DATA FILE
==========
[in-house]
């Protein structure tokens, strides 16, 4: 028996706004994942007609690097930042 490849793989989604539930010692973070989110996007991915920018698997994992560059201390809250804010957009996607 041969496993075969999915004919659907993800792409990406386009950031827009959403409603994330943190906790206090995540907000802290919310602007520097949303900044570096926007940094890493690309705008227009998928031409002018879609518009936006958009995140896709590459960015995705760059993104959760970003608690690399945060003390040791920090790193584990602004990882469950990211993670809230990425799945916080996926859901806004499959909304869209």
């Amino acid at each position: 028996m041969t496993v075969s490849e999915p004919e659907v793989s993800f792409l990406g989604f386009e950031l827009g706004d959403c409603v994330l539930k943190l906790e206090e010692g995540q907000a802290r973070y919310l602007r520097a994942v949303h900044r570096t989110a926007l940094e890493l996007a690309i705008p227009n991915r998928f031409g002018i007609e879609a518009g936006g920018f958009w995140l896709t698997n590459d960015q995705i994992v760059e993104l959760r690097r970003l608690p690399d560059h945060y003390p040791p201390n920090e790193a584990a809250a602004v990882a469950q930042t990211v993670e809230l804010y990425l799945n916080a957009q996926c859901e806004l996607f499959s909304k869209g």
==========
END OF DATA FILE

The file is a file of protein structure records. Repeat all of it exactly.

[in-house]
């Protein structure tokens, strides 16, 4: 028996706004994942007609690097930042 490849793989989604539930010692973070989110996007991915920018698997994992560059201390809250804010957009996607 041969496993075969999915004919659907993800792409990406386009950031827009959403409603994330943190906790206090995540907000802290919310602007520097949303900044570096926007940094890493690309705008227009998928031409002018879609518009936006958009995140896709590459960015995705760059993104959760970003608690690399945060003390040791920090790193584990602004990882469950990211993670809230990425799945916080996926859901806004499959909304869209």
């Amino acid at each position: 028996m041969t496993v075969s490849e999915p004919e659907v793989s993800f792409l990406g989604f386009e950031l827009g706004d959403c409603v994330l539930k943190l906790e206090e010692g995540q907000a802290r973070y919310l602007r520097a994942v949303h900044r570096t989110a926007l940094e890493l996007a690309i705008p227009n991915r998928f031409g002018i007609e879609a518009g936006g920018f958009w995140l896709t698997n590459d960015q995705i994992v760059e993104l959760r690097r970003l608690p690399d560059h945060y003390p040791p201390n920090e790193a584990a809250a602004v990882a469950q930042t990211v993670e809230l804010y990425l799945n916080a957009q996926c859901e806004l996607f499959s909304k869209g």